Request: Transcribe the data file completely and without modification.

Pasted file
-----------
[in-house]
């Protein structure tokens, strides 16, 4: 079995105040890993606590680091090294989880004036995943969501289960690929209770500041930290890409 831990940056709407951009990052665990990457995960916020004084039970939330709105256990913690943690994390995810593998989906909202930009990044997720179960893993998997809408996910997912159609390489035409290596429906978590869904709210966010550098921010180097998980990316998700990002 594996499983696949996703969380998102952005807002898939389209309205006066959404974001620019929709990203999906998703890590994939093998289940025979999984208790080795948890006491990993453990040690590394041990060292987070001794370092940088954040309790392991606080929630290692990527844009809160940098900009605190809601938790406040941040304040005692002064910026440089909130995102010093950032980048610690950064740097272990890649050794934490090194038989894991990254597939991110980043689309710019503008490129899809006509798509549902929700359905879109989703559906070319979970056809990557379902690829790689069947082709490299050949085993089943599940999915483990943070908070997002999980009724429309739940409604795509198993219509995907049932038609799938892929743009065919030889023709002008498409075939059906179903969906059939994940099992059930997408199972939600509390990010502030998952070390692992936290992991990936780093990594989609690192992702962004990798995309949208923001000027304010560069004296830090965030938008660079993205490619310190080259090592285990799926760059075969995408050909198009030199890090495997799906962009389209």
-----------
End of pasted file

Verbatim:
[in-house]
């Protein structure tokens, strides 16, 4: 079995105040890993606590680091090294989880004036995943969501289960690929209770500041930290890409 831990940056709407951009990052665990990457995960916020004084039970939330709105256990913690943690994390995810593998989906909202930009990044997720179960893993998997809408996910997912159609390489035409290596429906978590869904709210966010550098921010180097998980990316998700990002 594996499983696949996703969380998102952005807002898939389209309205006066959404974001620019929709990203999906998703890590994939093998289940025979999984208790080795948890006491990993453990040690590394041990060292987070001794370092940088954040309790392991606080929630290692990527844009809160940098900009605190809601938790406040941040304040005692002064910026440089909130995102010093950032980048610690950064740097272990890649050794934490090194038989894991990254597939991110980043689309710019503008490129899809006509798509549902929700359905879109989703559906070319979970056809990557379902690829790689069947082709490299050949085993089943599940999915483990943070908070997002999980009724429309739940409604795509198993219509995907049932038609799938892929743009065919030889023709002008498409075939059906179903969906059939994940099992059930997408199972939600509390990010502030998952070390692992936290992991990936780093990594989609690192992702962004990798995309949208923001000027304010560069004296830090965030938008660079993205490619310190080259090592285990799926760059075969995408050909198009030199890090495997799906962009389209």